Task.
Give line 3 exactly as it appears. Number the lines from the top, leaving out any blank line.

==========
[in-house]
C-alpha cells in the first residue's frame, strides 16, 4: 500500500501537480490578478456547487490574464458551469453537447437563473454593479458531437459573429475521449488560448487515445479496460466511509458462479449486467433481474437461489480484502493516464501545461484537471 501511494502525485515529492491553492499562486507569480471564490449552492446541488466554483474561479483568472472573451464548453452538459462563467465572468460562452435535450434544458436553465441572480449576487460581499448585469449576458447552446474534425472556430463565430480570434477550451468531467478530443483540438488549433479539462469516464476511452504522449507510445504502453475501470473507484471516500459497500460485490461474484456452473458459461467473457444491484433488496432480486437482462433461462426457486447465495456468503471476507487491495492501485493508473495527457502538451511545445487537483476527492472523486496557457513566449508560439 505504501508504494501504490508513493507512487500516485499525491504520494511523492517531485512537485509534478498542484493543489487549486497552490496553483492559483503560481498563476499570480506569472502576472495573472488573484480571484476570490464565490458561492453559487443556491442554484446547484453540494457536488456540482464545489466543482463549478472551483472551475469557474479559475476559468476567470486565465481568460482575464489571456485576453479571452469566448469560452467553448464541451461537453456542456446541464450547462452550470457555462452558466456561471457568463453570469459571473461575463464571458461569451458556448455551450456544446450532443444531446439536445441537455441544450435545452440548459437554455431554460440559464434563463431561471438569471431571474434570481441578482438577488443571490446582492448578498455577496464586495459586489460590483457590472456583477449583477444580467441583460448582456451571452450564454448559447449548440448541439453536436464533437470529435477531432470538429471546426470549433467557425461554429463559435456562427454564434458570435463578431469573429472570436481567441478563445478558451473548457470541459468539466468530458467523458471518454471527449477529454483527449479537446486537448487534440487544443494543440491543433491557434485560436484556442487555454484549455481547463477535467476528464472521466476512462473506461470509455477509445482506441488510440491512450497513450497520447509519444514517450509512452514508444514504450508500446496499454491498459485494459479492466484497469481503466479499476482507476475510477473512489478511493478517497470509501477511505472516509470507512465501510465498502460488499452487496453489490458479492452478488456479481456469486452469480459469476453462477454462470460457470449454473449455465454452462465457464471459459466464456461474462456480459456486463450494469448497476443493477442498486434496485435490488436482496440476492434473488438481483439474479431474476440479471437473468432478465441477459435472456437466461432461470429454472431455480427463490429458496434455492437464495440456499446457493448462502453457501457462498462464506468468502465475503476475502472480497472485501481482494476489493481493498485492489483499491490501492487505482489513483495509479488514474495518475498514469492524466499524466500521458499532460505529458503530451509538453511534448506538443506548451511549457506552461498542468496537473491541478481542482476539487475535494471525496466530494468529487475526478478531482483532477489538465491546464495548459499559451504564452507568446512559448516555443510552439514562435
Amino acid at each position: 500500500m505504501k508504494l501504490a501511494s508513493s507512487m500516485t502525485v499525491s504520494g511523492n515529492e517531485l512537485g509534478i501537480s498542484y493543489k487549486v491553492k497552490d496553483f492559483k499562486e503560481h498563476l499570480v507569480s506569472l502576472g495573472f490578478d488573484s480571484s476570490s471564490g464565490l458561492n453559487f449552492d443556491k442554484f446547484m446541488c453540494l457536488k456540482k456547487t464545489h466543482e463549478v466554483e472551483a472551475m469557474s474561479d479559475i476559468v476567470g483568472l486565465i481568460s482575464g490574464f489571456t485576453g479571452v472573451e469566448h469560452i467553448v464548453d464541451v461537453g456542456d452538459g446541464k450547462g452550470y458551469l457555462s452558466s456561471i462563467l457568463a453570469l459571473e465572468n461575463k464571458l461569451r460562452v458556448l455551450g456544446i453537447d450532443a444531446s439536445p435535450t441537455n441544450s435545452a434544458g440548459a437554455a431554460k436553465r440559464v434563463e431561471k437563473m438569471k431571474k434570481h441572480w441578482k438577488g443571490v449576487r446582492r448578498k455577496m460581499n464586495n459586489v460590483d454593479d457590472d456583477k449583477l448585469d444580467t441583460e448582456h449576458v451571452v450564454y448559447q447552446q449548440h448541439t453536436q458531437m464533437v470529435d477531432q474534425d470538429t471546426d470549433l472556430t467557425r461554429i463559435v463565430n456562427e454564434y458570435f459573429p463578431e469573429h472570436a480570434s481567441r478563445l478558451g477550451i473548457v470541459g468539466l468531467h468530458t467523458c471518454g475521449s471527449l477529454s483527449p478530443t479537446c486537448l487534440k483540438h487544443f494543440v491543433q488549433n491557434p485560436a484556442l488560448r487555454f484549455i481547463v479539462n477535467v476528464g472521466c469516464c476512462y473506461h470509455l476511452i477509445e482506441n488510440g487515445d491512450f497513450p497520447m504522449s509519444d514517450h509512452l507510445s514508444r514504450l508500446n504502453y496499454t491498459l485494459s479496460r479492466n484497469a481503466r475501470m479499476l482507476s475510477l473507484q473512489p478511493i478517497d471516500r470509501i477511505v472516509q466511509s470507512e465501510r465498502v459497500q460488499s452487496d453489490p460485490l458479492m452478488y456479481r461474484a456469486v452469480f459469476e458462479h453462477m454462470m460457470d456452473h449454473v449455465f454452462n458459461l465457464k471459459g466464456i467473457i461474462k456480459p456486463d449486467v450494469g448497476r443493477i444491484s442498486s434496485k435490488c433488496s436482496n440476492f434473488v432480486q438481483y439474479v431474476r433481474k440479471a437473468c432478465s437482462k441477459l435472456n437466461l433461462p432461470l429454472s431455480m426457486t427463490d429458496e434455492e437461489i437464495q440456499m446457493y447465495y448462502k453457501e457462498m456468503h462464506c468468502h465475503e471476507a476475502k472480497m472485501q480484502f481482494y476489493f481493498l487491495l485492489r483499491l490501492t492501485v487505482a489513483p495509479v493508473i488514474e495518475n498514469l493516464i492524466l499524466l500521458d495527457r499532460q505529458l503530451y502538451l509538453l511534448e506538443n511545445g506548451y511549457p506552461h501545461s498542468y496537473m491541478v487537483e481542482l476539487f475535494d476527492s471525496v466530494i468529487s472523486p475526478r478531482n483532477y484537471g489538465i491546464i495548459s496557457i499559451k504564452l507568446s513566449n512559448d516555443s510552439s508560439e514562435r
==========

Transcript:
Amino acid at each position: 500500500m505504501k508504494l501504490a501511494s508513493s507512487m500516485t502525485v499525491s504520494g511523492n515529492e517531485l512537485g509534478i501537480s498542484y493543489k487549486v491553492k497552490d496553483f492559483k499562486e503560481h498563476l499570480v507569480s506569472l502576472g495573472f490578478d488573484s480571484s476570490s471564490g464565490l458561492n453559487f449552492d443556491k442554484f446547484m446541488c453540494l457536488k456540482k456547487t464545489h466543482e463549478v466554483e472551483a472551475m469557474s474561479d479559475i476559468v476567470g483568472l486565465i481568460s482575464g490574464f489571456t485576453g479571452v472573451e469566448h469560452i467553448v464548453d464541451v461537453g456542456d452538459g446541464k450547462g452550470y458551469l457555462s452558466s456561471i462563467l457568463a453570469l459571473e465572468n461575463k464571458l461569451r460562452v458556448l455551450g456544446i453537447d450532443a444531446s439536445p435535450t441537455n441544450s435545452a434544458g440548459a437554455a431554460k436553465r440559464v434563463e431561471k437563473m438569471k431571474k434570481h441572480w441578482k438577488g443571490v449576487r446582492r448578498k455577496m460581499n464586495n459586489v460590483d454593479d457590472d456583477k449583477l448585469d444580467t441583460e448582456h449576458v451571452v450564454y448559447q447552446q449548440h448541439t453536436q458531437m464533437v470529435d477531432q474534425d470538429t471546426d470549433l472556430t467557425r461554429i463559435v463565430n456562427e454564434y458570435f459573429p463578431e469573429h472570436a480570434s481567441r478563445l478558451g477550451i473548457v470541459g468539466l468531467h468530458t467523458c471518454g475521449s471527449l477529454s483527449p478530443t479537446c486537448l487534440k483540438h487544443f494543440v491543433q488549433n491557434p485560436a484556442l488560448r487555454f484549455i481547463v479539462n477535467v476528464g472521466c469516464c476512462y473506461h470509455l476511452i477509445e482506441n488510440g487515445d491512450f497513450p497520447m504522449s509519444d514517450h509512452l507510445s514508444r514504450l508500446n504502453y496499454t491498459l485494459s479496460r479492466n484497469a481503466r475501470m479499476l482507476s475510477l473507484q473512489p478511493i478517497d471516500r470509501i477511505v472516509q466511509s470507512e465501510r465498502v459497500q460488499s452487496d453489490p460485490l458479492m452478488y456479481r461474484a456469486v452469480f459469476e458462479h453462477m454462470m460457470d456452473h449454473v449455465f454452462n458459461l465457464k471459459g466464456i467473457i461474462k456480459p456486463d449486467v450494469g448497476r443493477i444491484s442498486s434496485k435490488c433488496s436482496n440476492f434473488v432480486q438481483y439474479v431474476r433481474k440479471a437473468c432478465s437482462k441477459l435472456n437466461l433461462p432461470l429454472s431455480m426457486t427463490d429458496e434455492e437461489i437464495q440456499m446457493y447465495y448462502k453457501e457462498m456468503h462464506c468468502h465475503e471476507a476475502k472480497m472485501q480484502f481482494y476489493f481493498l487491495l485492489r483499491l490501492t492501485v487505482a489513483p495509479v493508473i488514474e495518475n498514469l493516464i492524466l499524466l500521458d495527457r499532460q505529458l503530451y502538451l509538453l511534448e506538443n511545445g506548451y511549457p506552461h501545461s498542468y496537473m491541478v487537483e481542482l476539487f475535494d476527492s471525496v466530494i468529487s472523486p475526478r478531482n483532477y484537471g489538465i491546464i495548459s496557457i499559451k504564452l507568446s513566449n512559448d516555443s510552439s508560439e514562435r